With this approximation, the equation to solve become much simpler:

$\frac{d^{2} \theta}{d t^{2}}=-\frac{g}{l} \theta \label{eq:11.23} .$

We have, in fact, already solved an equation completely equivalent to this one in the previous section: that was equation (11.2.8) for the mass-on-a-spring system, which can be rewritten as

$\frac{d^{2} x}{d t^{2}}=-\frac{k}{m} x \label{eq:11.24}$

since $$a = d^2x/dt^2$$. Just like the solutions to (\ref{eq:11.24}) could be written in the form $$x(t) = A \cos(\omega t + \phi)$$, with $$\omega=\sqrt{k / l}$$, the solutions to (\ref{eq:11.23}) can be written as

\begin{align}
\theta(t) &=A \cos (\omega t+\phi) \nonumber \\
\omega &=\sqrt{\frac{g}{l}} \label{eq:11.25}.
\end{align}

This tells us that if a pendulum is not pulled too far away from the vertical (say, about 10$$^{\circ}$$ or less) it will perform approximate simple harmonic oscillations, with a period of

$T=\frac{2 \pi}{\omega}=2 \pi \sqrt{\frac{l}{g}} \label{eq:11.26} .$

This depends only on the length of the pendulum, and remains constant even as the oscillations wind down, which is why it became the basis for time-keeping devices, beginning with the invention of the pendulum clock by Christiaan Huygens in 1656. In particular, a pendulum of length $$l$$ = 1 m will have a period of almost exactly 2 s, which is what gives you the familiar “tick-tock” rhythm of a “grandfather’s clock,” once per second (that is to say, once every half period).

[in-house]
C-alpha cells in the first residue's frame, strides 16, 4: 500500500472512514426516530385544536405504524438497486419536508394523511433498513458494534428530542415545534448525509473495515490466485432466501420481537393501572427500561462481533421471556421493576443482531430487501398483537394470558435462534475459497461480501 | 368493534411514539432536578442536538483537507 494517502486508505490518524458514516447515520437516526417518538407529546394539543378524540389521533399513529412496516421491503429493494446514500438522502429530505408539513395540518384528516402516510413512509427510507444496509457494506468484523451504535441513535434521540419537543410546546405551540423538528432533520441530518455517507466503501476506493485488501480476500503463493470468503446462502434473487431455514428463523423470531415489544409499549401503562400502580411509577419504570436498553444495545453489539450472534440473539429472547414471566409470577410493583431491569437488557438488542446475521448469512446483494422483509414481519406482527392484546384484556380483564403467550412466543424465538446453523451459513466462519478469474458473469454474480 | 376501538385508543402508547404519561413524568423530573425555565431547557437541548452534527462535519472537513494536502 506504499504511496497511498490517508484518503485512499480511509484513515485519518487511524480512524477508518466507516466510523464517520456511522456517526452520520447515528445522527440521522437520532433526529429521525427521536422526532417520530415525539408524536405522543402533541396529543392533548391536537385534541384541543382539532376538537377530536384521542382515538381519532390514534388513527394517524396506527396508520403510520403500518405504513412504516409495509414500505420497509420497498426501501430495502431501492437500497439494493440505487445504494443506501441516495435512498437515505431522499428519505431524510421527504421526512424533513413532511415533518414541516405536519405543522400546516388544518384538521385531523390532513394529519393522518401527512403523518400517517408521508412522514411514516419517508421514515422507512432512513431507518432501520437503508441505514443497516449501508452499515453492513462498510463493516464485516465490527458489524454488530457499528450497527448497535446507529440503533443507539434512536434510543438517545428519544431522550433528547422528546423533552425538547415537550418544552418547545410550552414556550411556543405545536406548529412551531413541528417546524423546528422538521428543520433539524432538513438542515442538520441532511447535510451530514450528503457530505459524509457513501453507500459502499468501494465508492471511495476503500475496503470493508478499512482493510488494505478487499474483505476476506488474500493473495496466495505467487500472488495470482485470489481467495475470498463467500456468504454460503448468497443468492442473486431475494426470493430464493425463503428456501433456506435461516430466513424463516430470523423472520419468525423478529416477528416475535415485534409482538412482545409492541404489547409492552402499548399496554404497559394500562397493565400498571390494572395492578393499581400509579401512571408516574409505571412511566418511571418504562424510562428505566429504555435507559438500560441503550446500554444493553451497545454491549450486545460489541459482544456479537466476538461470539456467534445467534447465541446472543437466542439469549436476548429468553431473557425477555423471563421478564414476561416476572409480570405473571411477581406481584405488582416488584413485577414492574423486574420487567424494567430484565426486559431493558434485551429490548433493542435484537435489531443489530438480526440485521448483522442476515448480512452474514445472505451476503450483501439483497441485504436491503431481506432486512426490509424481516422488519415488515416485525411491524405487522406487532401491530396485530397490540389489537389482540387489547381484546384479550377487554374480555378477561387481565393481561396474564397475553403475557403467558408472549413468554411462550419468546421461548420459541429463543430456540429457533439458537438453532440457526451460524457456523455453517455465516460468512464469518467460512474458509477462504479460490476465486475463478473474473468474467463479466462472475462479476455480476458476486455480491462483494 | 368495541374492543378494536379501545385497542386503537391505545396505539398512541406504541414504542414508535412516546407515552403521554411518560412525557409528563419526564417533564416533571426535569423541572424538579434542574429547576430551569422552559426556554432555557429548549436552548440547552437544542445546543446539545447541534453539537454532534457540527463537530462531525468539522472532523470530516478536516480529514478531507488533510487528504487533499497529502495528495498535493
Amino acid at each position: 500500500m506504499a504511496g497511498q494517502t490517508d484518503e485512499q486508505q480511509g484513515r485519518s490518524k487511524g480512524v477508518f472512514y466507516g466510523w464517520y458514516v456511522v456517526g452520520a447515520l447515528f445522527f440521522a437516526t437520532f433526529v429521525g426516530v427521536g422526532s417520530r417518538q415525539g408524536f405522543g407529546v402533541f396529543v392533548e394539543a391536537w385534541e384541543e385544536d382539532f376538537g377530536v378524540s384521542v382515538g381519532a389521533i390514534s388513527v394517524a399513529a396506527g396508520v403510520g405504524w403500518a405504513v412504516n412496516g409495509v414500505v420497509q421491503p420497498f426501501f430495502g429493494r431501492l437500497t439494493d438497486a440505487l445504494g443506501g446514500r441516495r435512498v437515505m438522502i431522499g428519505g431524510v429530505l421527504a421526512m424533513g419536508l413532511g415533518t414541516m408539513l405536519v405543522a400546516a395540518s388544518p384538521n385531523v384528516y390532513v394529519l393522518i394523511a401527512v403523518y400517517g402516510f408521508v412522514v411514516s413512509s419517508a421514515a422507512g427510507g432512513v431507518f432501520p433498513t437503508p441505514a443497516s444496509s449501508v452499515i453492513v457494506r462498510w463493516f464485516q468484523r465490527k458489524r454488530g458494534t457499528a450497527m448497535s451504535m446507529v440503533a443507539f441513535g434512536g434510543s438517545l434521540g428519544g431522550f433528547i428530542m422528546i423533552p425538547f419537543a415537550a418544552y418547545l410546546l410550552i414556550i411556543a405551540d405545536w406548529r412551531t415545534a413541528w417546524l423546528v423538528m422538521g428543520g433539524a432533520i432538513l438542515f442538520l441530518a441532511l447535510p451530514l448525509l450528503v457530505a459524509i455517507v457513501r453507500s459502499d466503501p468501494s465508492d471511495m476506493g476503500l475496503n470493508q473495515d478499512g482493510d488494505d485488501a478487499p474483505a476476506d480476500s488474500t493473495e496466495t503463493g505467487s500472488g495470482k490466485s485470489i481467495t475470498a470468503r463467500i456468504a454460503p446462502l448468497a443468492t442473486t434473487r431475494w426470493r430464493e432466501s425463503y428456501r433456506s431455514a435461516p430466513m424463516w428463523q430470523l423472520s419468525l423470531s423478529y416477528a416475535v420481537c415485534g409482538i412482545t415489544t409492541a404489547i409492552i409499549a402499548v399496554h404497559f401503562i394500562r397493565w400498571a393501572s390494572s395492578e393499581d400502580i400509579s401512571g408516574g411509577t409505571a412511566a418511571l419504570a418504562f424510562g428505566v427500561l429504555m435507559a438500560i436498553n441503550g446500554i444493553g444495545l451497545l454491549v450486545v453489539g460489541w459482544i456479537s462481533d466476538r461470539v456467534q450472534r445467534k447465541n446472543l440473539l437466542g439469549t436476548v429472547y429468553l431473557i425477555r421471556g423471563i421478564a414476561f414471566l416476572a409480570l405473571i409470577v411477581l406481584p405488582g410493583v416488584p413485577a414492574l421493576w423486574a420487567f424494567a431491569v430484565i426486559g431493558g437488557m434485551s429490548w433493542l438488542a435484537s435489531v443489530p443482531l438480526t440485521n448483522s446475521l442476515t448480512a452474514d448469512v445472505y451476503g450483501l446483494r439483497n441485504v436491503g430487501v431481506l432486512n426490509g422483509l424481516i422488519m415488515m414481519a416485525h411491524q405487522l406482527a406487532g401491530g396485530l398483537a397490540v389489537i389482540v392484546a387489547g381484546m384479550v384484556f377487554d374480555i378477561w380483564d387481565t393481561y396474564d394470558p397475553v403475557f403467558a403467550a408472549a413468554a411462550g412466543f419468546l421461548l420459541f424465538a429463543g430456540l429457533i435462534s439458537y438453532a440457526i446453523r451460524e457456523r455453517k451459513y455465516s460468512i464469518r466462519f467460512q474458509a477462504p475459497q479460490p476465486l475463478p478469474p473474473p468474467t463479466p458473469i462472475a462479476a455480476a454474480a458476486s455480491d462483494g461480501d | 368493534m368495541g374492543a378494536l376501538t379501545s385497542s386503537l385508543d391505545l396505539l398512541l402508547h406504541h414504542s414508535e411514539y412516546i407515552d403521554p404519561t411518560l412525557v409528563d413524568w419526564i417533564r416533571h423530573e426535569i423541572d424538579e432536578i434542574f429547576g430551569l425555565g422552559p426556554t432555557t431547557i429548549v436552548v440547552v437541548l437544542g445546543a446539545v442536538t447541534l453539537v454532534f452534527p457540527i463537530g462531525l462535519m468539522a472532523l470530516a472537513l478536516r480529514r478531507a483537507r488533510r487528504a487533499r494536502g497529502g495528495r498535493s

The "Physical Pendulum"

By a “physical pendulum” one means typically any pendulum-like device for which the moment of inertia is not given by the simple expression $$I = ml^2$$. This means that the mass is not concentrated into a single point-like particle a distance $$l$$ away from the point of suspension; rather, for example, the bob could have a size that is not negligible compared to $$l$$ (as in Figure 11.1.1), or the “string” could have a substantial mass of its own—it could, for instance, be a chain, like in a playground swing, or a metal rod, as in most pendulum clocks.

Regardless of the reason, having to deal with a distributed mass means also that one needs to use the center of mass of the system as the point of application of the force of gravity. When this is done, the motion of the pendulum can again be described by the angle between the vertical and a line connecting the point of suspension and the center of mass. If the distance between these two points is $$d$$, then the torque due to gravity is $$−mgd \sin \theta$$, and the only other force on the system, the force at the pivot point, exerts no torque around that point, so we can write the equation of motion in the form

$I \frac{d^{2} \theta}{d t^{2}}=-m g d \sin \theta \label{eq:11.27} .$

Under the small-angle approximation, this will again lead to simple harmonic motion, only now with an angular frequency given by

$\omega=\sqrt{\frac{m g d}{I}} \label{eq:11.28} .$

As an example, consider the oscillations of a uniform, thin rod of length $$l$$ and mass $$m$$ pivoted at one end. We then have $$I = ml^{2}/3$$, and $$d = l/2$$, so Equation (\ref{eq:11.28}) gives

$\omega=\sqrt{\frac{3 g}{2 l}} \label{eq:11.29} .$

This is about 22% larger than the result (\ref{eq:11.25}) for a simple pendulum of the same length, implying a correspondingly shorter period.

This page titled 11.3: Pendulums is shared under a CC BY-SA 4.0 license and was authored, remixed, and/or curated by Julio Gea-Banacloche (University of Arkansas Libraries) via source content that was edited to the style and standards of the LibreTexts platform.